Research School Model Theory, Combinatorics and Valued Fields
8 - 12 January 2018, CIRM, Luminy, France
The Institut Henri Poincaré will host a trimester entitled Model theory, combinatorics and
valued fields during the period 8 January - 6 April 2018.
The main themes for this programme aim to develop both the internal model theory
of tame structures and their recent applications.
The proposed research school is intended to be the introductory pre-school of this programme.
The school's activities will start at 9am on Monday 8 January and end at
around 4pm on Friday 12 January.
Participants will be able to present a poster.
This meeting is sponsored by the ASL
The deadline for application for ASL travel funds is passed.
List of participants. Timetable.
(taken on Friday 12 January).
to the CIRM.
Organising and Scientific Committee
Zoé Chatzidakis (CNRS - ENS), Dugald MacPherson (Leeds), Sergei Starchenko (Notre Dame), Frank Wagner (Lyon 1).
- Introduction to model theory. Lecturers: Katrin Tent (Münster) and Charlie Steinhorn
This course, concentrated at the beginning of the school, will present the very basic notions and
results of model theory: structures, languages, satisfaction, definability, compactness theorem,
saturation, ultraproducts, as well as an introduction to NIP and VC
Reference for the course: A Course in Model Theory,
K. Tent, M. Ziegler.
Lecture Notes in Logic Nr 40, CUP 2012.
Pre-requisites: we strongly recommend to all participants to
have read at least once the definitions of: languages,
structures, formulas, satisfaction, elementary equivalence, quantifier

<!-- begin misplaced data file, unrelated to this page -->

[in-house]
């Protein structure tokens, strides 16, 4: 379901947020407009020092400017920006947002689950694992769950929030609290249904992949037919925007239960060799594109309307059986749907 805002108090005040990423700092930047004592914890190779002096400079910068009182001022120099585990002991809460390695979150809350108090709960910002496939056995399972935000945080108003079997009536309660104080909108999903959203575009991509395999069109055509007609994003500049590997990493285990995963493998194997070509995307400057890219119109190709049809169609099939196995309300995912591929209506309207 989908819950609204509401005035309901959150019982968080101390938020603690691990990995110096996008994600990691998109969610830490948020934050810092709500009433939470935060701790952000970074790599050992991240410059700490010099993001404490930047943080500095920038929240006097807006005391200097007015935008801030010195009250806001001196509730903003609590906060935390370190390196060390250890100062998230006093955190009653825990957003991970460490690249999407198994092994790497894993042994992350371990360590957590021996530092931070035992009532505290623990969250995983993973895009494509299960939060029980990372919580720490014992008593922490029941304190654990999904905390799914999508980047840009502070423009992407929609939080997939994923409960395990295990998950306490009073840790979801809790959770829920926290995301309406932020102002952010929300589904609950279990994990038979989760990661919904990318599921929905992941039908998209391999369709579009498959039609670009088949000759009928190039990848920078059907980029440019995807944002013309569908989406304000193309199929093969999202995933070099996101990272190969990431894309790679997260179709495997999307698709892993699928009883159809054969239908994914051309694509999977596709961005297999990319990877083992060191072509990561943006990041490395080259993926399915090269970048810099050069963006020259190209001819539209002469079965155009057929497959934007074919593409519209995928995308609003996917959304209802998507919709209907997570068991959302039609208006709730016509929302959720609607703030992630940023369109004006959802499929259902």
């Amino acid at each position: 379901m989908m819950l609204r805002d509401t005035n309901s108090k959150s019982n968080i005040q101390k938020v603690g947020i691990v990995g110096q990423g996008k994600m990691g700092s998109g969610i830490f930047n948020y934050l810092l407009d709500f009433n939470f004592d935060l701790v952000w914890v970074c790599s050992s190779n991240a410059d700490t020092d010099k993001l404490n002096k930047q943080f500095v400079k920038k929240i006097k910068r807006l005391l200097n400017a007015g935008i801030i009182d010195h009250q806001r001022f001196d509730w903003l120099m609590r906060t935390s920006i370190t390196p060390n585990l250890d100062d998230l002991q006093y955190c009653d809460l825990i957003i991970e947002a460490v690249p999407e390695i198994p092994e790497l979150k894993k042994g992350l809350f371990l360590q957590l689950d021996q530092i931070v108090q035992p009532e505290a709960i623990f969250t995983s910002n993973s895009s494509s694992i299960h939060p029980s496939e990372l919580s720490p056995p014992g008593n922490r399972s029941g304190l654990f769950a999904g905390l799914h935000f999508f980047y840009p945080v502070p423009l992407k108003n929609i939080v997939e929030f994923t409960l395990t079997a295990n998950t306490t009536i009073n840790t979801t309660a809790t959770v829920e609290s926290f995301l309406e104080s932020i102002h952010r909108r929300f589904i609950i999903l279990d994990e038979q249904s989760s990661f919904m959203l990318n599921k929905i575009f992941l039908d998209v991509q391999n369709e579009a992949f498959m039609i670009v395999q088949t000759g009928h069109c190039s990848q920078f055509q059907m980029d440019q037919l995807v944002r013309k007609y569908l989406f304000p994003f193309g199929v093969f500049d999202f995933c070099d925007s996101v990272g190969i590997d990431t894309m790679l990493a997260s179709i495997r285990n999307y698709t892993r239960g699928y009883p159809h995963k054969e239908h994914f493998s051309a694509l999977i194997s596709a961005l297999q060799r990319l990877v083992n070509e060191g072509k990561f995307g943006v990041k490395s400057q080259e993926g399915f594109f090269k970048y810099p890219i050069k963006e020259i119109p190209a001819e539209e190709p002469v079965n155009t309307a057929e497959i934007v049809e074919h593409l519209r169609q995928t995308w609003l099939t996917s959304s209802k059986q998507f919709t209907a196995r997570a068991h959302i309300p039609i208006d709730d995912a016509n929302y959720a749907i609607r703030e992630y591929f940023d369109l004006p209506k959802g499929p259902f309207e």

elimination. Possible references are:
- Chapter 1 of the book by Tent
and Ziegler (see above).
- Introduction to model
theory, by Elisabeth Bouscaren. Chapter 1 of Model Theory and Algebraic
Geometry, E. Bouscaren ed., Springer Verlag, Lecture Notes in
Mathematics 1696. Available on the Springer web site.
- The first few
to model theory, by Zoé Chatzidakis.
- D. Marker, Introduction to Model Theory, pp. 15-35 in Model Theory, Algebra, and Geometry,
D.Haskell, A.Pillay, and C.Steinhorn (Editors), Mathematical Sciences Research
Institute Publications 39. Cambridge: Cambridge University Press,
2000. Can also be
Slides of Steinhorn: Parts I and II
- Model theory of valued fields. Lecturers: Deirdre Haskell (McMaster) and Lou van den
Dries (UI Urbana-Champaign).
This course will start by recalling the definitions and properties of
valued fields (with value group not necessarily archimedean). It will
then introduce some of the classical results on the model theory of
valued fields: quantifier-elimination for theories of valued fields,
Ax-Kochen-Ershov type theorems. Then we will look at some of the results
concerning imaginaries in valued fields. This ties into the lectures on
Berkovich space. Familiarity with these results is needed for some of
the courses given at the IHP.
Parts I, II
- Introduction to Erdös geometry. Lecturer: Emmanuel Breuillard (Orsay/Münster)
Erdös geometry studies finite sets within algebraic geometry. Landmark samples of this field
include the sum-product phenomenon of Erdös and Szemerédi, or the Szemerédi-Trotter theorem
about the number of incidences of a finite set of points and lines in the plane. The course
will present the basic results. References for the course.
- Introduction to Berkovich spaces. Lecturer: Antoine Ducros (UPMC).
This course will introduce classical Berkovich spaces, their motivation, and how they are used. It will give their translation in terms of space of types. If time permits, we will also define Huber spaces.
- Introduction to Szemerédi regularity and applications. Lecturer: David Conlon (Oxford)
The regularity lemma is one of the cornerstones of modern graph theory. Roughly, it says that the vertex set of every sufficiently large graph can be partitioned into a constant number of parts such that the graph between almost every pair of parts is random-like. The purpose of this lecture series will be to discuss the regularity lemma, its variants and a selection of applications in graph theory, number theory and theoretical computer science.
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